About 20 years ago, I lived in Fukui. When I traveled around that prefecture, I often saw statues outside restaurants that appeared to be of giant hedgehogs. They wore traditional clothing and gave me the impression of being “overly friendly,” perhaps because of their hugely oversize testicles. (I always thought such statues would be perfect for used-car lots here in the United States: “Come on in, we would love to scr*w you!”) However, I don’t recall seeing such statues elsewhere in Japan, or in any of the “Japan Towns” here in California. What the heck are those hedgehogs?
Cheryl K., San Francisco, U.S.
Well, this is going to be fun: it’s not every day I get to hold forth on zoology and male anatomy in the same column. I know exactly the statues you mean. The testicle bit was a huge giveaway, of course, but those figures are seen pretty much everywhere in Japan. The animal depicted is not a hedgehog — it’s a small mammal called a tanuki.
Getting the correct English for that turned out to be tricky. I had always thought it was “badger,” but in the course of researching your question, I found out that the badger is a different animal. I also learned that what has been called “tanuki” has changed through history and varies by region. But to keep things simple, I’ll focus on the animal most Japanese would identify as tanuki.
That is Nyctereutes procyonodoides, a member of the canid family (which includes dogs, wolves and foxes), and is indigenous to Japan, China, Korea and parts of Siberia. Its English name is “raccoon dog,” and it does look a lot like the North American raccoon, minus the tail stripes, (though a raccoon, by the way, is not a canid.)
Now that we’ve got classification covered, let’s move on to anatomy. I’m not quite sure how to break this to you, Cheryl, but you’ve got your body parts mixed up. Having conducted dozens of intimate examinations on actual tanuki statues, I can state with authority that it’s not the testicles (kogan) that are oversize; it’s the scrotum (inno). Furthermore, it’s only in statuary that tanuki carry a lot between the knees; the scrotum of the living animal is proportionate to its body size, which is to say no bigger than your pinkie.
Nevertheless, if you ask your Japanese friends how big a tanuki’s bag is, you’ll hear plenty of hyperbole. A common answer will be hachijo-jiki (an eight-tatami mat spread), or about 12 sq. meters. When I popped the question to my friend Masae, she declared, “Huge!” and burst into a schoolyard song: Tan-tan-tanuki no kintama wa, kaze mo nai no ni, bu-ra bura! Roughly translated, this means “The tanuki’s balls! There isn’t any wind but they still go swing, swing, swing!”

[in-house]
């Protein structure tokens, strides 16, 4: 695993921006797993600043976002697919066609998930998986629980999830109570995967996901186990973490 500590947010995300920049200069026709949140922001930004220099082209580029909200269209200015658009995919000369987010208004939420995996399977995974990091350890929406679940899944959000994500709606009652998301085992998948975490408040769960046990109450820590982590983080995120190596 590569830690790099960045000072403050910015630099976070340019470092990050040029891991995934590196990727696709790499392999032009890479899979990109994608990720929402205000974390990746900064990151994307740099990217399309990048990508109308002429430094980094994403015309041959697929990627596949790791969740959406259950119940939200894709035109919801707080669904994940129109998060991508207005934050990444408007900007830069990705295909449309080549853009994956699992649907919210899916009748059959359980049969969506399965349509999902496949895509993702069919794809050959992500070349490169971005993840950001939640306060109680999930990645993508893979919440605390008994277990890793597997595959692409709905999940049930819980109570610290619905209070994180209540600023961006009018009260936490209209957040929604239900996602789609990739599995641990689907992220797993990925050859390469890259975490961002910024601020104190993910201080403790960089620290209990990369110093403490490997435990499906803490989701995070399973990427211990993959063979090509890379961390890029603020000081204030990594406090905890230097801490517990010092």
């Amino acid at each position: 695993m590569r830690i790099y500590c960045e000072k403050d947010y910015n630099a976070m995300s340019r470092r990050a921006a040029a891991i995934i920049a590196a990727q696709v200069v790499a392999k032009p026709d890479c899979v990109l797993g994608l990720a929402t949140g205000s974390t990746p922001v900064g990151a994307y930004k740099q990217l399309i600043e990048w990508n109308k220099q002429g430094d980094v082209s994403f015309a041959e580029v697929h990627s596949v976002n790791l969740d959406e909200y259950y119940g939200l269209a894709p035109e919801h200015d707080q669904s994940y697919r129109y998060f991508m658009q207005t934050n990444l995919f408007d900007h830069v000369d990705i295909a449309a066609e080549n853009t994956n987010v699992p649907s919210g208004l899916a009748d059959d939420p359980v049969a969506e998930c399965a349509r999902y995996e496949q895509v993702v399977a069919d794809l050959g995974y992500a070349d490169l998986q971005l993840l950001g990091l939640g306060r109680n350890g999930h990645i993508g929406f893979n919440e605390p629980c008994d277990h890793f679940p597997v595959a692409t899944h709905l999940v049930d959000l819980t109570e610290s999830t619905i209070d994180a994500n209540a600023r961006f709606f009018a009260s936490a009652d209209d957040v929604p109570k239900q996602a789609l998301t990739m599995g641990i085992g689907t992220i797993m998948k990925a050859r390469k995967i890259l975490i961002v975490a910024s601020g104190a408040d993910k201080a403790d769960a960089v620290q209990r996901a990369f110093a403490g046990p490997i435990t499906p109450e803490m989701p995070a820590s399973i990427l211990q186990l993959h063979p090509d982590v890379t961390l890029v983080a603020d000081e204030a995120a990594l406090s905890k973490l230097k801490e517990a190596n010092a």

Knowing there must be a reason behind such pervasive embellishment, I got in touch with Kazuo Iihara, a professor at Tokushima Bunri University on Shikoku Island who has written extensively on Japanese legends. I wasn’t sure how to bring up the testicular topic, particularly on the phone, so I tried to ease into it by relaying your impression that tanuki are “overly friendly.” But Iihara was quick to dismiss any association between the enlarged scrotum and special sexual powers.
“There are all sorts of legends concerning tanuki, but very few have anything to do with sex,” he said. “I mean, think about it,” the octogenarian chided, “the size of a man’s scrotum doesn’t have anything to do with his sexual prowess, now does it?”
I got off the phone (fast!) and settled into the library, where I eventually came across what seems to be the most accepted explanation for the king-size nut sack. In his book “Hagane no Chishiki, (Knowledge about Steel)” (Diamond Shakan, 1971), Shigeo Okuwa traces the super-size scrotum story to metal workers in Kanazawa Prefecture. To make gold leaf, these craftsmen would wrap gold in a tanuki skin before carefully hammering the gold into thin sheets. It was said that gold is so malleable, and tanuki skin so strong, that even a small piece could be thinned to the size of eight tatami mats. And because the Japanese for “small ball of gold” (kin no tama) is very close to the slang term for testicles (kintama), the eight-mat brag got stuck on the tanuki’s bag. Soon, images of a tanuki began to be sold as prosperity charms, purported to stretch one’s money and bring good fortune.
Most tanuki statues are Shigaraki-yaki, a type of ceramic ware made in and around the town of Koga in Shiga Prefecture. According to the association of local pottery manufacturers, the now familiar design of a cheerful, slightly goofy-looking tanuki, often carrying a flask of sake, was developed by Tetsuzo Fujiwara, a potter who moved to the area in 1936 and devoted the rest of his career to tanuki statuary. In 1951, on the occasion of an imperial visit, the town prepared a special row of flag-waving tanuki statues. Emperor Hirohito was so charmed by this welcome that he penned a poem about it. That was a story the media couldn’t resist, and the resulting publicity contributed greatly to the popularity of the statues. The most common place to see a tanuki statue is in front of restaurants and shops, where they’re placed to lend some traditional atmosphere and invite success in business (shobai hanjo).
To see how the statues are made, take a look at the Web site of Maruichi Okada Ceramics. A series of photographs beautifully illustrates the process. Tanuki statues come in a variety of styles and sizes, ranging from minis to the massive No. 55, which stands as tall as a man at 162 cm, with a price tag to match (¥787,500). Scrotal size varies depending on design.
And should we have any readers who own used-car lots, company president Yozo Okuda says he’ll ship anywhere in the world.
Puzzled by something you’ve seen? Send a description, or better yet a photo, with the address where you saw it to firstname.lastname@example.org or Alice Gordenker, A&E Dept., The Japan Times, 4-5-4 Shibaura, Minato-ku, Tokyo 108-8071